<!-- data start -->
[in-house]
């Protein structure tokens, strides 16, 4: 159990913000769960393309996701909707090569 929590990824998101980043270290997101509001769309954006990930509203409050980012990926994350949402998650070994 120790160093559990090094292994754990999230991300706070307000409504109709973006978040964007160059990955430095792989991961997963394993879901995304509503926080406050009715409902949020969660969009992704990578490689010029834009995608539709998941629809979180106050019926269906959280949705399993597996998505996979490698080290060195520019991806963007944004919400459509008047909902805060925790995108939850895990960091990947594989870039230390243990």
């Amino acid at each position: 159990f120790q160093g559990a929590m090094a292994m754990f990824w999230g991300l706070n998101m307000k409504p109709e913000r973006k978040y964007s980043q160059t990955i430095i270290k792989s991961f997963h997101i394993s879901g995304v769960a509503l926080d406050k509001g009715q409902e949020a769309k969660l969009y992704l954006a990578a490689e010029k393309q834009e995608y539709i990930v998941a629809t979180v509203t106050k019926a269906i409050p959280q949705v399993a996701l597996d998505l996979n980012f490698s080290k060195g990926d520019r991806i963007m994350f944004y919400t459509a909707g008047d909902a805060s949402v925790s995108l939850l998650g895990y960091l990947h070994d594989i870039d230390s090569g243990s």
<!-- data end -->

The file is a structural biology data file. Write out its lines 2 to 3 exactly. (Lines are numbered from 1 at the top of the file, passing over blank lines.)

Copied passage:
């Protein structure tokens, strides 16, 4: 159990913000769960393309996701909707090569 929590990824998101980043270290997101509001769309954006990930509203409050980012990926994350949402998650070994 120790160093559990090094292994754990999230991300706070307000409504109709973006978040964007160059990955430095792989991961997963394993879901995304509503926080406050009715409902949020969660969009992704990578490689010029834009995608539709998941629809979180106050019926269906959280949705399993597996998505996979490698080290060195520019991806963007944004919400459509008047909902805060925790995108939850895990960091990947594989870039230390243990």
């Amino acid at each position: 159990f120790q160093g559990a929590m090094a292994m754990f990824w999230g991300l706070n998101m307000k409504p109709e913000r973006k978040y964007s980043q160059t990955i430095i270290k792989s991961f997963h997101i394993s879901g995304v769960a509503l926080d406050k509001g009715q409902e949020a769309k969660l969009y992704l954006a990578a490689e010029k393309q834009e995608y539709i990930v998941a629809t979180v509203t106050k019926a269906i409050p959280q949705v399993a996701l597996d998505l996979n980012f490698s080290k060195g990926d520019r991806i963007m994350f944004y919400t459509a909707g008047d909902a805060s949402v925790s995108l939850l998650g895990y960091l990947h070994d594989i870039d230390s090569g243990s």